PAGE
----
The Impact of Energy Access on Mothers’ Health, Labor, and Time Allocation

This paper shows that, for mothers in Cebu, Philippines, access to electricity and the type of cooking fuel used at home affect both health outcomes and also how time is allocated, including for paid work. First, the use of fuelwood for cooking adversely affects the health of mothers, who are traditionally responsible for cooking and are often at home, taking care of their families. This result is consistent across different econometric specifications. Second, shifting to a more efficient source of energy allows women more time to be engaged in the labor force, including in micro enterprises. It also enables them to reallocate their time and efforts away from household chores (cooking, tending animals, and childcare) toward caring for themselves (improved personal hygiene and rest). Drafting and strengthening existing gender-sensitive energy policies and programs can, therefore, help the welfare of mothers in the Philippines, where 54% of households rely on fuelwood, and where the resulting indoor air pollution has a particularly adverse impact on women. The analysis relies on a longitudinal data set (CLHNS 1994-2005).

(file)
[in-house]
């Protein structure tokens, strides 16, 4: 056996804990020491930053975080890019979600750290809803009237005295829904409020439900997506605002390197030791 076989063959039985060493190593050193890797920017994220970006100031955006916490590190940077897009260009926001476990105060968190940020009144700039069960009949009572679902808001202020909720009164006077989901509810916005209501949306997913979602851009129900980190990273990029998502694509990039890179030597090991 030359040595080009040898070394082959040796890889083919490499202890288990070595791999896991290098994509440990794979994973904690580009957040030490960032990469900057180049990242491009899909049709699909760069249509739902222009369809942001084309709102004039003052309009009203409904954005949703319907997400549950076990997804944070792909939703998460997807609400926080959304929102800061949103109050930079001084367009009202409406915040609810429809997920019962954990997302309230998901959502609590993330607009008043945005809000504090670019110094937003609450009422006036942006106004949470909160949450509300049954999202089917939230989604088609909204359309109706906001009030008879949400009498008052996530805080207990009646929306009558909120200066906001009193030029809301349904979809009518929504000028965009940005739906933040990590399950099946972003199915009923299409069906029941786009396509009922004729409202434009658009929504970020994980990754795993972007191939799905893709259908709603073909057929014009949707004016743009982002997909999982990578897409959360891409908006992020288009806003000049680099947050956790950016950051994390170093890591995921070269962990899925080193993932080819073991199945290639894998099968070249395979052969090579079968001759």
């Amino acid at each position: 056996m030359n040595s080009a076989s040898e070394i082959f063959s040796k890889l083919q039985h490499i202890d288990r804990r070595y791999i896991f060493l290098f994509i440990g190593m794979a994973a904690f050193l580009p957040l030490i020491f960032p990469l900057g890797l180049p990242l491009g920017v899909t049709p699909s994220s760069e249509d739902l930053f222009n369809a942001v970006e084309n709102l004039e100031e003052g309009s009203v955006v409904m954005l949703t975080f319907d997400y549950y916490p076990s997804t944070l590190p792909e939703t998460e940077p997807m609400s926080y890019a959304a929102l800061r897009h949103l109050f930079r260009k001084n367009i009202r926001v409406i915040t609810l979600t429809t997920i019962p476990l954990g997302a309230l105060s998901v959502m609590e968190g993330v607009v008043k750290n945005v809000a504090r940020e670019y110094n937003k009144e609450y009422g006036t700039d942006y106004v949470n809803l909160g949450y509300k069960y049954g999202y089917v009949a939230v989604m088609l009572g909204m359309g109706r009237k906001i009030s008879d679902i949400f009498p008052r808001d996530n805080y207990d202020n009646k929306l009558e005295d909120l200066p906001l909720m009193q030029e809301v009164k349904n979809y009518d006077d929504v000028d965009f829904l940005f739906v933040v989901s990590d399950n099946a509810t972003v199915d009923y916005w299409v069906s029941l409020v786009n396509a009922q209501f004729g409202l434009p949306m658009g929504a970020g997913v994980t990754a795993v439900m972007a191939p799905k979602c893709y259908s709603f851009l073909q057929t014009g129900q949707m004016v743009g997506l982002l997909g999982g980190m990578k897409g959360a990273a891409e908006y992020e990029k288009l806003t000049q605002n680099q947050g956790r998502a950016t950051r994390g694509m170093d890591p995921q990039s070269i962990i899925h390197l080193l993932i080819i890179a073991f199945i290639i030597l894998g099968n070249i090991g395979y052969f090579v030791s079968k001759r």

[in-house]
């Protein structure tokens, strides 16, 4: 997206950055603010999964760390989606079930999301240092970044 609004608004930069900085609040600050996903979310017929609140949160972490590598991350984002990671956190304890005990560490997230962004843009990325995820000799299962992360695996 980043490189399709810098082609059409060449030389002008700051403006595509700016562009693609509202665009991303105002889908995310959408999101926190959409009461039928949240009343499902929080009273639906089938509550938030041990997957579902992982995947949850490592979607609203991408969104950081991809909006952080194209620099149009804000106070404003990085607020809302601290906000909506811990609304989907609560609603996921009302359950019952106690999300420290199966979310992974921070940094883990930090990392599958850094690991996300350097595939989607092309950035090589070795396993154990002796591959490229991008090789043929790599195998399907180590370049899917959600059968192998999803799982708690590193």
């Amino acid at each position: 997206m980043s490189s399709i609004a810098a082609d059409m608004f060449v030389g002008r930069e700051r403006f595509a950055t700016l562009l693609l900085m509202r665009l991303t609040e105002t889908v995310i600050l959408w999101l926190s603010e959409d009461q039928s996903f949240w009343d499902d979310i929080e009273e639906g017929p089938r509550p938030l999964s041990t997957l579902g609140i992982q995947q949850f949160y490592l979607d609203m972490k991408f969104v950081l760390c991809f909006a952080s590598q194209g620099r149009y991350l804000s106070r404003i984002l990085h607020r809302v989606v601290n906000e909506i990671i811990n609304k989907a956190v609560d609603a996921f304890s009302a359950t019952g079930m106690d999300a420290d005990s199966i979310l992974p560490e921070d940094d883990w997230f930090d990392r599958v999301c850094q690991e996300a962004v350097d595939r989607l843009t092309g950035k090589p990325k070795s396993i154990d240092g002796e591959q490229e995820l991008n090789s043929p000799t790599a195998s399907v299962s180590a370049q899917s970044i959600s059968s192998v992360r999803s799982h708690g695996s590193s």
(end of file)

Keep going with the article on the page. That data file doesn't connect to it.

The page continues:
Keywords: Energy access; time allocation; health of mothers; labor participation of mothers; Philippines; CLHNS